“Oh, Cedric, I can’t believe you are dead/ Oh, Cedric, now you’re in ‘Twilight’ instead/ Oh, Cedric, vampires are no fun to haunt/ Oh, but Edward, you can bite me if you want” — “Cedric,” by the Moaning Myrtles
Robert Pattinson isn’t the only thing that “Harry Potter” and “Twilight” share. Thanks to wizard rock , other fandoms have gotten the idea: If you really want to spread your love of a book or movie, form a band in tribute to it.
“Five years ago, when we were first starting out, we’d autograph shirts and say, ‘Start your own band about books,’ ” Harry and the Potters singer/guitarist Paul DeGeorge recalled. “We just wanted to present a different idea of what a band could be.”
“We wanted to play music that you wouldn’t normally see on the TV or the radio,” Harry and the Potters singer/keyboardist Joe DeGeorge said. “We weren’t thinking we would create a wizard-rock movement. It just evolved.”
The 500-and-counting wizard-rock bands, who play clubs, libraries, music fests and “Harry Potter” conventions, have not only created a movement of their own, but they’ve acted as godfathers to a new one: “Twilight” rock, or Twi-rock. (“Why aren’t they calling it vampire rock?” DeGeorge asked. “But it’s cool to see ‘bands about books’ realized in some way.”)
(Wizard-rock and Twi-rock bands are paving the way for more movie-based music — read more in the MTV Movies Blog!)
Twi-rock, still in its infancy, only has a handful of bands to its name, from the Bella Cullen Project to Bella Rocks to the Mitch Hansen Band. One wizard-rock band, the Owl Post, even has a spin-off, called Be Safe Bella. But there are some growing pains.
Even though it’s possible to be a fan of both book series — and a member of both music scenes — there’s definitely tension between the two (which has only worsened with last week’s news that the “Harry Potter and the Half-Blood Prince” movie would be bumped to a July 2009 release date, leaving November 21 open for “Twilight” ).
“There’s a backlash in the ‘Harry Potter’ community,” said Owl Post/ Be Safe Bella’s Devin Overman. “Some people don’t like ‘Twilight’ potentially becoming the new ‘Harry Potter.’ There’s a lot of groaning and moaning about the movie coming out. And the fact that there is ‘Twilight’ music kind of bothers some people.”
When a question was posed about Twi-rock during a wizard-rock panel at the Harry Potter Terminus convention earlier this month, the audience booed. And when Matt Maggiacomo from the Whomping Willows responded to the Twi-rock question with “Do they sound like Hannah Montana?” the audience cheered.
” ‘Twilight’ is sort of like the ‘Hannah Montana’ of literature,” the Remus Lupins’ Alex Carpenter explained to MTV News. “If you’re outside the 14-to-16-year-old age range, you might listen to it, and it might get stuck in your head, but it’s not good literature. It’s not really enriching your life the way ‘Harry Potter’ might.”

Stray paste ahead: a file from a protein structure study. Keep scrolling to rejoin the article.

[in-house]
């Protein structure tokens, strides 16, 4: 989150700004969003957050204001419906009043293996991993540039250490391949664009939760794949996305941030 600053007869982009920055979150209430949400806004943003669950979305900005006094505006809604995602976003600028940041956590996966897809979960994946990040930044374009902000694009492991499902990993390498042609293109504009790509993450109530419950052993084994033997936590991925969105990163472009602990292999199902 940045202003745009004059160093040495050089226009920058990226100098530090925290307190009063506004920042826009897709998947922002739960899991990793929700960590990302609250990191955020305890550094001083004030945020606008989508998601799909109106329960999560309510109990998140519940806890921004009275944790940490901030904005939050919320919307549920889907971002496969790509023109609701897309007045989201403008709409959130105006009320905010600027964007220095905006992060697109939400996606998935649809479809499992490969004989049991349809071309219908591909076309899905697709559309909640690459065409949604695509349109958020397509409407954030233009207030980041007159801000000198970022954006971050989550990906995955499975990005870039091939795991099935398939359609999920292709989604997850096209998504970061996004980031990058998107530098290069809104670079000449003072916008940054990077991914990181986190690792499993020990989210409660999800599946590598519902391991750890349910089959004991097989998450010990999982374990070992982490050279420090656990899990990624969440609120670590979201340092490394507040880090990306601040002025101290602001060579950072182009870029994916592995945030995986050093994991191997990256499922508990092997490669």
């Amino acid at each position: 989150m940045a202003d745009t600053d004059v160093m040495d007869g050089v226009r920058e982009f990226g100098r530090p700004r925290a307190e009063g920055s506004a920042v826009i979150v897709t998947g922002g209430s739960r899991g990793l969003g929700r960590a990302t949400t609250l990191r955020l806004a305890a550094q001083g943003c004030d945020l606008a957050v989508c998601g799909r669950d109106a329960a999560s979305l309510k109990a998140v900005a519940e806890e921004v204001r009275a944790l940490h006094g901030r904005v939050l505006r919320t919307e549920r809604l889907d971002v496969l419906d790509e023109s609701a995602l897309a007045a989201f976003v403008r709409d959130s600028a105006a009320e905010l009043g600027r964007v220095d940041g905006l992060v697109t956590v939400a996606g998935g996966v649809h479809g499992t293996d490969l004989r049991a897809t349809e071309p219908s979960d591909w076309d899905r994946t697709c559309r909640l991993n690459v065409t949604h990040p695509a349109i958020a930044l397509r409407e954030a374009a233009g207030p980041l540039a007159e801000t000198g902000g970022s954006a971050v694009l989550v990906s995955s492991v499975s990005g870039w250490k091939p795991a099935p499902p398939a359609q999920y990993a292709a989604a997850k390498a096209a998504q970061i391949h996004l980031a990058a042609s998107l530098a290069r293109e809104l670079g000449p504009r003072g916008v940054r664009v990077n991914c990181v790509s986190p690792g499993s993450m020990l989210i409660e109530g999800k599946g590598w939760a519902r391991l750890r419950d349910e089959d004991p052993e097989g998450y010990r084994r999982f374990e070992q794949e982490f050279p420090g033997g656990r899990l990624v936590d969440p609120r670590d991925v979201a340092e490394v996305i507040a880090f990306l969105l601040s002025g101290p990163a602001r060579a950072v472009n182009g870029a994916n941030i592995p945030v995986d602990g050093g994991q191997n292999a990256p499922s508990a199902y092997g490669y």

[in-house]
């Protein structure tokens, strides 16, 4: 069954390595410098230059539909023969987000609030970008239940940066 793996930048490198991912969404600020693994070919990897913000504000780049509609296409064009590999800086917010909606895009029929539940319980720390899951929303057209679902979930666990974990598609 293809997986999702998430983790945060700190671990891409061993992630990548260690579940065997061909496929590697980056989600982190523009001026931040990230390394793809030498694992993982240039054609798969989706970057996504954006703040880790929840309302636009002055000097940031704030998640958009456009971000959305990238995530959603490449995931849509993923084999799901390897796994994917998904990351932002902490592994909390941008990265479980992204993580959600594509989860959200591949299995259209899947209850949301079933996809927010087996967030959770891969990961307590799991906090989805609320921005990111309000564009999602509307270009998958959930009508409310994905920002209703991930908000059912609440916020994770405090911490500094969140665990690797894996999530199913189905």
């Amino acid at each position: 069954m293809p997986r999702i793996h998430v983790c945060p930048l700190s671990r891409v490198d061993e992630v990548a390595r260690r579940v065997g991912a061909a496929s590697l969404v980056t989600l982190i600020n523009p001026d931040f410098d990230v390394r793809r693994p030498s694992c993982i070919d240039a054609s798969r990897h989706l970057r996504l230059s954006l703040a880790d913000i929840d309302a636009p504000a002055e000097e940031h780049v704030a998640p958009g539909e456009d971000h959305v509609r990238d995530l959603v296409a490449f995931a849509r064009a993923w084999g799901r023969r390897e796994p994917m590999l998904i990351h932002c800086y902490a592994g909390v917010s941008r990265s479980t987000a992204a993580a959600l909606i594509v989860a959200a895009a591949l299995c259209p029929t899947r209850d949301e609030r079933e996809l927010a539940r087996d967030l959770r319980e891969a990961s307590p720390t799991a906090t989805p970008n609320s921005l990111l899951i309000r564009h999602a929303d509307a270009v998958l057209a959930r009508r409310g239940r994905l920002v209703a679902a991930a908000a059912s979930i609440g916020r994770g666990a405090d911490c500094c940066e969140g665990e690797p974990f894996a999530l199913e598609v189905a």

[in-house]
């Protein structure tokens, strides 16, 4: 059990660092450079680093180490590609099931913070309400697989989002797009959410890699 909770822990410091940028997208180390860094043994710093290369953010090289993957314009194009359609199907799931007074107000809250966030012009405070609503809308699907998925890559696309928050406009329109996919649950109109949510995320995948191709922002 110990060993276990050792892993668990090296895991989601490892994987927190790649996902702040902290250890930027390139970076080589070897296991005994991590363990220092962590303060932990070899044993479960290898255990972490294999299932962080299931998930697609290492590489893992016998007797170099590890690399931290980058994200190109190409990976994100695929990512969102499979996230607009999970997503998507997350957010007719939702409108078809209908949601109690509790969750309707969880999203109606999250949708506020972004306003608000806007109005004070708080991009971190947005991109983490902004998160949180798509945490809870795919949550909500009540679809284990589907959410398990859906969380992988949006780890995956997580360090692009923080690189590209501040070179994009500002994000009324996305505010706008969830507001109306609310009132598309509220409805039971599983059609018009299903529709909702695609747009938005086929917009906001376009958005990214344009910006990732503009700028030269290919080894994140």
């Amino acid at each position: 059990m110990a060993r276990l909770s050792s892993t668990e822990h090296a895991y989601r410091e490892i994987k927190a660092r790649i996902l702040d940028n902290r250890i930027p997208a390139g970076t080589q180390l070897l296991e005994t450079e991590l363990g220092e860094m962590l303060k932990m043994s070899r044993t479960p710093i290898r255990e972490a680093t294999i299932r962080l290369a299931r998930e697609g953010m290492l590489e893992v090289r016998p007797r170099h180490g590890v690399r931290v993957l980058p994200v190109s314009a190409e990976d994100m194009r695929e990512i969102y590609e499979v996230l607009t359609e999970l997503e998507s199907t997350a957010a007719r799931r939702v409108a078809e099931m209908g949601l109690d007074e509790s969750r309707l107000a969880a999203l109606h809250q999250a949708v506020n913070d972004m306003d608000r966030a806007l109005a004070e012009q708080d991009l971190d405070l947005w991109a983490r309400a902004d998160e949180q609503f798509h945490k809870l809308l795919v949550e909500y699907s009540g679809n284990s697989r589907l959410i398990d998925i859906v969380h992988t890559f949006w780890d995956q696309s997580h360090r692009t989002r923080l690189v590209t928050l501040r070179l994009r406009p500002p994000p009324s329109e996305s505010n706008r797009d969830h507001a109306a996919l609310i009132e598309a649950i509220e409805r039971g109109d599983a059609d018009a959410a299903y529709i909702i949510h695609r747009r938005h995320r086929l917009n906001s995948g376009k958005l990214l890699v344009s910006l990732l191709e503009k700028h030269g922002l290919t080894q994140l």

Plus, many wizard rockers argue, there are aspects of “Harry Potter” that lend themselves more to making rock music than “Twilight” does — from the DIY aesthetic to the sense of community to the depth of characters and themes explored.
“People have been writing about love for eons,” said Amy Snow of the wizard-rock band Romilda Vane and the Chocolate Cauldrons. “Love is never going to get old, and if you can find new ways to talk about love, you can find new ways to write about ‘Twilight.’ But I don’t think ‘Twilight’ is as powerful as ‘Harry Potter’ is. ‘Twilight’ is about love and being a teenager and wondering if you fit in, and ‘Harry Potter’ is that and so much more.”
“It’s different for us,” said Lauren Fairweather of the Moaning Myrtles. “For us, it’s a community, not so much a genre of music. And I don’t know if they have a community yet, if they all get together, if the bands are as close as all of us are.”
“There isn’t a whole lot of that in ‘Twilight,’ ” Carpenter said. “There’s just a lot of romance and biting.”
But even if “Twilight” is taking a bite out of the “Harry Potter” scene, some of the wizard-rock bands welcome the fresh blood and say — even if it might be ill-advised when dealing with vampires — “Come on in.”
“I don’t think it could have a movement on its own,” said Kristina Horner of the wizard-rock band the Parselmouths (they reference “Twilight” in their song “This Is Never Going to End”). “But wizard rock can expand to be bands themed about other books. It doesn’t just have to be about ‘Harry Potter.’ Anyone who is singing about any book can be part of wizard rock.”
“If you’re a male ‘Twilight’ fan, I highly recommend starting a band named Edward and the Cullens,” said Ministry of Magic’s Aaron Nordyke. “Every teenage girl in America will love you.”
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